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ENTA Blog

Hearing Loss & Face Masks

6/10/20 in Blog Posts

Hearing Loss & Face Masks

By Rebecca Sherman, Au.D., F-AAA

In the midst of the current COVID-19 pandemic communication may be more important than ever. The combination of social distancing and quarantine has left many people feeling isolated. For those with hearing loss, that isolation may be amplified. Some individuals with hearing loss rely on lip reading and facial expressions to help understand a conversation, while others are unable to hear conversations from a distance. When conversing in person, necessary face masks remove the option of lip reading and result in muffled speech. These adverse effects can make communicating with a hearing loss increasingly more difficult in an already stressful time. Below are some suggestions to help ease communication barriers and keep those with hearing loss from feeling increased effects of isolation.

Video chatting provides a great alternative to trying to socialize from a safe distance of 6 feet apart. Those with hearing loss can increase the volume on their devices to a comfortable level to understand their loved ones. Video chatting also eliminates the problem of speech muffled by masks. This option allows those with hearing loss to read lips and facial cues to help understand a conversation and is much more personal than a telephone call.

When socializing in person is necessary, it may be useful to obtain or make a mask with a clear plastic section in the middle so that those with hearing loss are still able to read lips and facial cues. Important tips for communicating with someone with a hearing loss in public while wearing a mask include: speaking clearly and enunciating words, facing the individual, and minimizing background noise as much as possible. Those with hearing loss should advocate for these conversation adjustments to ensure they can hear others as clearly as possible.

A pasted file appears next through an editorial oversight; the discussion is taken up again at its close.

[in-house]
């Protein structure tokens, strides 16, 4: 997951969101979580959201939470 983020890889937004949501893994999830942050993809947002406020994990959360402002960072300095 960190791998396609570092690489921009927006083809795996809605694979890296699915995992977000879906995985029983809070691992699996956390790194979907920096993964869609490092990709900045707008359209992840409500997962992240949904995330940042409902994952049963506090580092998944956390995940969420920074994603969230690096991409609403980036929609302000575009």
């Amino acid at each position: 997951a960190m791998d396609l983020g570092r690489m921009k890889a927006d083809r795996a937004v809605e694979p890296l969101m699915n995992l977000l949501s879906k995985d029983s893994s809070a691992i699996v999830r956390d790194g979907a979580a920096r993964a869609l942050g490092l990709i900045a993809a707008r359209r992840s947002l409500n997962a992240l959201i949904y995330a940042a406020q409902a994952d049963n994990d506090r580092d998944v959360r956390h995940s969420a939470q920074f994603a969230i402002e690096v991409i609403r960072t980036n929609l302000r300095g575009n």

When individuals with hearing loss go out in public there are additional difficulties that occur when wearing a mask. First, many masks use ear loops that may interfere with the placement of behind-the-ear hearing aids. Using a mask with ties that go behind the head or utilizing a mask loop extender are two great alternatives to an ear loop mask. Additionally, you can sew buttons onto a head band, and use the buttons to secure the ear loops of a mask.

Those with hearing aids need to use extra caution when taking off their masks, especially if using one with ear loops. It is easy for hearing aids to come loose or fall off when removing a mask. Individuals with hearing aids should take off their masks slowly, and may even consider taking out their hearing aids first to avoid them falling off and getting lost. Masks and hearing aids should only be removed at home to avoid an increased risk of losing them. Taking out hearing aids in the car or public spaces poses an increased risk of loss. As an extra precaution against losing hearing aids, individuals can purchase hearing aid clothing clips online. These clips attach to hearing aids and the back of the shirt, so that in the even that your hearing aids fall off they will not get lost. These clips ensure that hearing aids will remain attached to clothing, rather than falling onto the floor.

As everyone continues to adjust to the “new normal” it’s important to remember the additional communication difficulties facing those with hearing loss. With some simple adjustments ease of communication can be increased, and odds of losing hearing aids can be decreased. By working together we can hopefully continue to push through these challenging times and remember that we are not alone.

 

References

https://www.healthyhearing.com/report/53084-Face-masks-and-hearing-aids

 

https://feeds.aarp.org/health/conditions-treatments/info-2020/hearing-aid-face-mask.html?_amp=true

https://www.hearingreview.com/hearing-products/hearing-aids/bte/hearing-aids-7

https://amp.cnn.com/cnn/2020/05/14/health/masks-hard-of-hearing-pandemic-partner-wellness/index.html

 

 

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